3. Stop your Chains Twisting!
If you do still want to chain the old fashioned way, here’s how to stop the twist! It is perfect for a project like an infinity scarf. Sometimes the old method is a good method, especially if you’re all fingers and thumbs with the foundationless start. This is the one where you pop the end of the chain onto your hook whilst you whip up the rest of your chains, then slide it over at the end to create a big ol loop.
4. The Invisible Decrease
Planet June has great amigurumi tutorials for techniques that create wonderfully neat crochet creatures. The invisible decrease is ace; it’s one of my favourite amigurumi secrets. It does what it says on the tin, it’s a decrease that’s invisible! Other decrease methods can be seen in the tight stitches of amigurumi fabric, so this one is a doozy.
5. Finishing off your Amigurumi
This top crochet tip saved me from having lots of stuffed toys with ugly bottoms! Quite literally for this fawn (not that you can see his bottom in the picture below).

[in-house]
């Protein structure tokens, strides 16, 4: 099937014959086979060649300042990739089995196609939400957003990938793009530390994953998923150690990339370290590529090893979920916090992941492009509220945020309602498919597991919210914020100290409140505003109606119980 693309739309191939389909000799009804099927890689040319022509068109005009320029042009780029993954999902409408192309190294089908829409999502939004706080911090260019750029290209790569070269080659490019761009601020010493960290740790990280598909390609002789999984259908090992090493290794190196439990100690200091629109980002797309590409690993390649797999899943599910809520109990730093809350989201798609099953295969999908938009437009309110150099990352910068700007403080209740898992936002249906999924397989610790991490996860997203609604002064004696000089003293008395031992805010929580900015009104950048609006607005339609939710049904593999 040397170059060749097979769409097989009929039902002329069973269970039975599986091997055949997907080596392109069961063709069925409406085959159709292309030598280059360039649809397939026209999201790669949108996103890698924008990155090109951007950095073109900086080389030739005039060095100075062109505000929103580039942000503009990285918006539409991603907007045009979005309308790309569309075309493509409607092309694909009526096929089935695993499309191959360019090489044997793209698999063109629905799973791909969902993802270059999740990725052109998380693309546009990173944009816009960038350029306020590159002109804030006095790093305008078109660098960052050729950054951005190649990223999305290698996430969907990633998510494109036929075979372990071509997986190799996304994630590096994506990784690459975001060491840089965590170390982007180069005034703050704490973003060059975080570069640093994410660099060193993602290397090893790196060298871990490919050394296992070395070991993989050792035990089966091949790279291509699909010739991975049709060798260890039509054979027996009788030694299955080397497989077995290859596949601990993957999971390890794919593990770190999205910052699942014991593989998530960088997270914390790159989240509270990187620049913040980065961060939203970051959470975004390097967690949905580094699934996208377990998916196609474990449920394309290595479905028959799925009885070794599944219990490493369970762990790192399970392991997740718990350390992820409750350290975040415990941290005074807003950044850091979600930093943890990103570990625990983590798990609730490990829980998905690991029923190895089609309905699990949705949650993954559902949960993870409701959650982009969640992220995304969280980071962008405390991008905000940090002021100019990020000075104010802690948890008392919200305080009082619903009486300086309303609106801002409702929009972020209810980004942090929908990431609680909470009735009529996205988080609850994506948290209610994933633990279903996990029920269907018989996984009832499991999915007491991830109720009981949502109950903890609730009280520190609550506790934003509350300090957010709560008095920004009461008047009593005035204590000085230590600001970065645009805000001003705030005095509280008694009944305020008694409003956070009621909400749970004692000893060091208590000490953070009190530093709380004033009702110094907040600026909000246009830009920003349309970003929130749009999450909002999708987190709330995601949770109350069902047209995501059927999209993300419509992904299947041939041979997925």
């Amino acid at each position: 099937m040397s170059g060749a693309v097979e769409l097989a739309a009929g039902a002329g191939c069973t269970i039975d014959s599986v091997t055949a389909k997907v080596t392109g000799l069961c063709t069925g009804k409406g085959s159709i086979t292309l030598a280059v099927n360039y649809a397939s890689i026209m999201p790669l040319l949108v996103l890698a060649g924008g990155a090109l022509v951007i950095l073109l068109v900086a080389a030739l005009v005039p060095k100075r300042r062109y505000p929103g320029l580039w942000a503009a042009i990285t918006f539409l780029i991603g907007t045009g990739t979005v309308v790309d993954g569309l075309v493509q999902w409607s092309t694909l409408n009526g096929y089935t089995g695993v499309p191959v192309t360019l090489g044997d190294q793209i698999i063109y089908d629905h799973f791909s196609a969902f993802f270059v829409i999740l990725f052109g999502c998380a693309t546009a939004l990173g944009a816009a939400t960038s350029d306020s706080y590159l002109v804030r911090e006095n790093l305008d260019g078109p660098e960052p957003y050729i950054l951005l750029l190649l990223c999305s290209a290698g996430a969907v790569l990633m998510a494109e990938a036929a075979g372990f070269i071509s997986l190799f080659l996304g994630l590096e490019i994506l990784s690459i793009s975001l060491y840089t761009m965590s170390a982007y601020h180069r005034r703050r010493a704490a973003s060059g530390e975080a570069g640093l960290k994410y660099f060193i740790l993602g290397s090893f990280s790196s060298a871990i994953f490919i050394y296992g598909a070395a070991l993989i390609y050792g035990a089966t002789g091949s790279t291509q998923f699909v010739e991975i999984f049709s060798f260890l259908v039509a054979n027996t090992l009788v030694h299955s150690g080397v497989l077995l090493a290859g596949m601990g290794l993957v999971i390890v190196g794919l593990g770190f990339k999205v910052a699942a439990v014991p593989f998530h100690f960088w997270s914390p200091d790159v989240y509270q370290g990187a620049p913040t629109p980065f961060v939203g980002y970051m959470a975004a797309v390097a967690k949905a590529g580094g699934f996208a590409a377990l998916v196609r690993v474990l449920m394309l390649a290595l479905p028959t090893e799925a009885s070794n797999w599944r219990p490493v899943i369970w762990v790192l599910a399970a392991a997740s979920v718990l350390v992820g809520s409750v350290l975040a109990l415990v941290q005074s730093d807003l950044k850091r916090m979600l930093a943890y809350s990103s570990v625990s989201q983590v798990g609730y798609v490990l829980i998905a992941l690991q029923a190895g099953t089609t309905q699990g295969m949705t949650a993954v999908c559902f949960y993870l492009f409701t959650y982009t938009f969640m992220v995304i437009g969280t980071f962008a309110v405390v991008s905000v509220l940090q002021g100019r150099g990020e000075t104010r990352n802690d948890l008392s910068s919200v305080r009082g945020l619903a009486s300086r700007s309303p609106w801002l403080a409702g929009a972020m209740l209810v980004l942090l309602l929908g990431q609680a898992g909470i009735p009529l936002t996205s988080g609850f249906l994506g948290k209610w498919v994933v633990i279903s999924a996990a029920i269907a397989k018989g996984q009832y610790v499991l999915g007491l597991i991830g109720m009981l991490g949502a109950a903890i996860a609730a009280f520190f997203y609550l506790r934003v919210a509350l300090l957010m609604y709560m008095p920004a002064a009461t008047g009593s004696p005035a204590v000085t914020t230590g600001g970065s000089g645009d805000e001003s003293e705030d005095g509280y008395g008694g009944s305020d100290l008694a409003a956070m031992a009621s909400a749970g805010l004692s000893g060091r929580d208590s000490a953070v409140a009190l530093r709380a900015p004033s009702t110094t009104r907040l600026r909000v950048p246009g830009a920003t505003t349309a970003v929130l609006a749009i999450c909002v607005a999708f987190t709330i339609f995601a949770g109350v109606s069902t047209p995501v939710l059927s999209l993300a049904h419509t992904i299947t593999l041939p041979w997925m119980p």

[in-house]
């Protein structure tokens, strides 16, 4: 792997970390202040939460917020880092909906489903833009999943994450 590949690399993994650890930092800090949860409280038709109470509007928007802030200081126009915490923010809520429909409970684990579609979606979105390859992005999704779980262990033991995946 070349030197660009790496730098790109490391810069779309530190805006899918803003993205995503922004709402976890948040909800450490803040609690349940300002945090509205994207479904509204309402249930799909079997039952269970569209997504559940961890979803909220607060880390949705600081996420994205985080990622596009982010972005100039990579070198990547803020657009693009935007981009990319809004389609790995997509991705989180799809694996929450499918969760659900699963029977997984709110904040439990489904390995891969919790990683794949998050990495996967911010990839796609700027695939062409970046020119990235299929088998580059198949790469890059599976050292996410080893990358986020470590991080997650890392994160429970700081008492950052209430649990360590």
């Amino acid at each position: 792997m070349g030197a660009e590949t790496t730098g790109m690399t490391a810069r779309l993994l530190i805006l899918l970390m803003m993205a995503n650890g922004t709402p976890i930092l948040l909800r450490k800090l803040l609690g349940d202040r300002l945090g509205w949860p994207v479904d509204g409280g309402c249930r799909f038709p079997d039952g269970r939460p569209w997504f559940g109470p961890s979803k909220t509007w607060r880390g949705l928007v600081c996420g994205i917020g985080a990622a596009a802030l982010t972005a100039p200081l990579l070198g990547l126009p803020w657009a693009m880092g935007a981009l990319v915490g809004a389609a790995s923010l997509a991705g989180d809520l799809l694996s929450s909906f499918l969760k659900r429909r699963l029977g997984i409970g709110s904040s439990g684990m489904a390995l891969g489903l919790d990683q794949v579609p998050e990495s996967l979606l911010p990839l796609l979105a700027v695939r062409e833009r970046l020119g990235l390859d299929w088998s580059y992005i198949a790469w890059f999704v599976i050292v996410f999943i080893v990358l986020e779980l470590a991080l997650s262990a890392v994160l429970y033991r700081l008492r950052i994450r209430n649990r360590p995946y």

Have a look here for this easy method for closing the little whole left at the end of an amigurumi pattern. Even with the invisible decrease, I reckon you can only decrease so much with amigurumi before the stitches start looking a bit overstretched. This is normally near the final round or two. So rather than struggling to squeeze them, I like to finish by using a needle and thread.
6. A Smooth Crochet Circle
If you add uniform increases when working a crochet circle, the final item can actually look more hexagonal. It’s all about mixing up the stitches. Bascially, you don’t have to work every increase in a formulaic pattern. Be a bit more random with the placemnt of the increases and it smooths out the rounds.
7. Work under the Bumps
This one, I learned near the beginning of my crochet obsession and I still think it’s fab. Many patterns never seem to state whereabouts in a chain you should work and, when I was a learner, this confused the heck out of me! I used to go into just the one loop of each chain, never really knowing if this was the right thing to do. To be honest, it looks a bit of a mess doing it this way. What someone should have told me was to work in the back “bumps” of a foundation chain. Check out this beginner friendly method here: under the bumps tutorial. Unless, you know, Foundationless…!